Architecture According to Pigeons By Speck Lee Tailfeather


There are not many books around about architecture for children. I have a few that were printed pre-1960, but they tend to be a little dry. When I saw this publication come up in my searches I quickly bookmarked it, and I’m glad I did!

‘Architecture According to Pigeons’, is an excellent book for children interested in engineering, buildings or construction. It is also an outstanding introduction to the great buildings around the world. It starts with a pigeon called Peck who introduces himself before he takes the reader on a worldwide tour to see some of the greatest architectural sites. No book could cover every well-designed building in the world, but this one incorporates a wide selection from ancient ruins to ultra-modern skyscrapers.


There are one or two pages dedicated to each building. Peck gives the reader a running narration of what the building is used for, who designed it, why it was built, some of its history, and a description. It is written in fun, inspiring prose without all the dry facts dominating the page in cute boxes and bullet points. I think back to my ancient art history lectures with a shudder – if only they were as inspiring as this book! Peck brings the information alive with his funny flight landings, and opinions about architecture- all from the pigeon’s perspective.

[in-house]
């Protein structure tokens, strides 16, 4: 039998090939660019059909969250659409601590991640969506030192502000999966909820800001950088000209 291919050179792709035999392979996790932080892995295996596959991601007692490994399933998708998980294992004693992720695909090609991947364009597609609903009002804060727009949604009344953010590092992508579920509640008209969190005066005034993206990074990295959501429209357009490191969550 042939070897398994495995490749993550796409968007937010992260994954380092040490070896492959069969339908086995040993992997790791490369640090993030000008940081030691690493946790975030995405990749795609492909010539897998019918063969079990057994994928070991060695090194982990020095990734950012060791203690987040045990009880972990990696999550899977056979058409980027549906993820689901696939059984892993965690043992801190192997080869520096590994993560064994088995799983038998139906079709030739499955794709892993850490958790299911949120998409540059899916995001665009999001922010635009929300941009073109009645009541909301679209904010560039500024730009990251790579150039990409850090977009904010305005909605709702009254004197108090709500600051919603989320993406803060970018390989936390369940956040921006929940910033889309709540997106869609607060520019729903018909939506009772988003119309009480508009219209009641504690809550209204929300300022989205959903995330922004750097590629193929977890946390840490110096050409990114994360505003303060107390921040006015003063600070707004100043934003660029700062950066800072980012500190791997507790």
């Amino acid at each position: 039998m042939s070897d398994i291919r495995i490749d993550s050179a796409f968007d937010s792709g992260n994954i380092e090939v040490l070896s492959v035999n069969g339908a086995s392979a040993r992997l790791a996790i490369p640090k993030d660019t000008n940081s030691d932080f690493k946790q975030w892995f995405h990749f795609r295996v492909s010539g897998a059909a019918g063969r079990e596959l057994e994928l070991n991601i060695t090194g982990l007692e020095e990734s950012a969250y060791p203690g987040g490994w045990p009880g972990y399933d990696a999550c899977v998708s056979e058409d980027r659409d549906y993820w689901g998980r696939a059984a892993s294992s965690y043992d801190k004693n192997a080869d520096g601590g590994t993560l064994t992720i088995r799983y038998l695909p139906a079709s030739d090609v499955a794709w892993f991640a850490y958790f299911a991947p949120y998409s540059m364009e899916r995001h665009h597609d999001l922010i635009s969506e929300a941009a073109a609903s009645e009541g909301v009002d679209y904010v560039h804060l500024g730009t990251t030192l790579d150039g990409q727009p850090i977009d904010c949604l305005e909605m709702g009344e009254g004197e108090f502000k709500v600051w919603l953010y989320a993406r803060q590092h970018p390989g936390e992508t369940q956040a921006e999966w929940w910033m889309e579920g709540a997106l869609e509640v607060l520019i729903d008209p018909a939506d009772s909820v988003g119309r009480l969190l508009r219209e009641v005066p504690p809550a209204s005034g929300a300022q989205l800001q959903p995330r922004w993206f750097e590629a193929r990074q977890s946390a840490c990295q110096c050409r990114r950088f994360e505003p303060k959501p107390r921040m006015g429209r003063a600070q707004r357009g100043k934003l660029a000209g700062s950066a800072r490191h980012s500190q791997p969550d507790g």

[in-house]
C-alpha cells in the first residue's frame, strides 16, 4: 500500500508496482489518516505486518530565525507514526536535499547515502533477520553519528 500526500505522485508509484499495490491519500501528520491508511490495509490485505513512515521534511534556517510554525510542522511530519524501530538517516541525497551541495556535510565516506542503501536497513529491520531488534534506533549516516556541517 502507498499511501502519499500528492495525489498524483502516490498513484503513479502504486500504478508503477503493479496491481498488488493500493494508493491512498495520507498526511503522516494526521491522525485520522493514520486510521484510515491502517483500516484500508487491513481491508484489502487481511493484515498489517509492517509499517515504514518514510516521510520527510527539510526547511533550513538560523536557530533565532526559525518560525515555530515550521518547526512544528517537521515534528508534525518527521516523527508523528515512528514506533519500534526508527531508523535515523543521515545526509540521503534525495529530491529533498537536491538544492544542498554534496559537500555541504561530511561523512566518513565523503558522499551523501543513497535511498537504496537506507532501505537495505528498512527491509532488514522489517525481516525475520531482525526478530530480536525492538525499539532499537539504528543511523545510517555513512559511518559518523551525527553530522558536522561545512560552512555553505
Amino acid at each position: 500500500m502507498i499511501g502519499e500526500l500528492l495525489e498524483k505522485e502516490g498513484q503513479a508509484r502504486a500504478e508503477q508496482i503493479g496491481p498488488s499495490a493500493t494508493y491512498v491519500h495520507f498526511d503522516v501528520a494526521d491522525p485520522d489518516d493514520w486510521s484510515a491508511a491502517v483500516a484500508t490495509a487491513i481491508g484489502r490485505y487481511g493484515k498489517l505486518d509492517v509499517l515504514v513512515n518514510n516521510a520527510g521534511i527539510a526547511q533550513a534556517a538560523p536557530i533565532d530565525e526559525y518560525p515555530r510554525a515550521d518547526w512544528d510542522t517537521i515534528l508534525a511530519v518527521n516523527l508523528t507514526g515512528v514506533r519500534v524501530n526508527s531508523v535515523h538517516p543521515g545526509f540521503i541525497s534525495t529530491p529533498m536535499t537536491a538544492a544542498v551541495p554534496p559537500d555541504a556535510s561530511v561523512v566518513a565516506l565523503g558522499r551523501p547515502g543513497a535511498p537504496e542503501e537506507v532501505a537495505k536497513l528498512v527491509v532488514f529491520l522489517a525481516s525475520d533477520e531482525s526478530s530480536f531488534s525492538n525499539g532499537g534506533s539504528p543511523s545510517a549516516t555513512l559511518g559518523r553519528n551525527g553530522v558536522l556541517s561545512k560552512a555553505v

The book covers the following buildings: Canterbury Cathedral, Eiffel Tower, Georges Pompidou Centre, Notre-Dame de Ronchamp, Basilica de la Sagrada Familia, Venice and San Giorgio Maggiore, The Colosseum, different types of bridges, Great Pyramid of Giza, Taj Mahal, Great Wall of China, Church of the Light, Sydney Opera House, Brasilia in Brazil, Fallingwater, Chrysler Building, and Walt Disney Concert Hall. The last couple of pages has further information about each building.

My favourite pages were for the Church of Light in Japan. I have never heard of this building, but because of this book, I want to go there and see it for myself. It sounds breathtaking.


The book is designed by Julia Hasting and Sandra Zellmer. The illustrations are by Natsko Seki.  The pictures dominate most of the page, while the text sits at the bottom. There are non-interfering speech bubbles on the pictures highlighting information. Natsko has created a realistic portrayal of the architectural sites using, pencil, ink, water colour and collage. Her style helps feed to the readers the most important aspects of the buildings.

I recommend this book for all ages, but middle school and higher would get the most out of it. It is hardcover, 64 pages, and large.

ISBN: 9780714863535
Published: Phaidon Press Ltd, GB, 2013

Purchase this book from…

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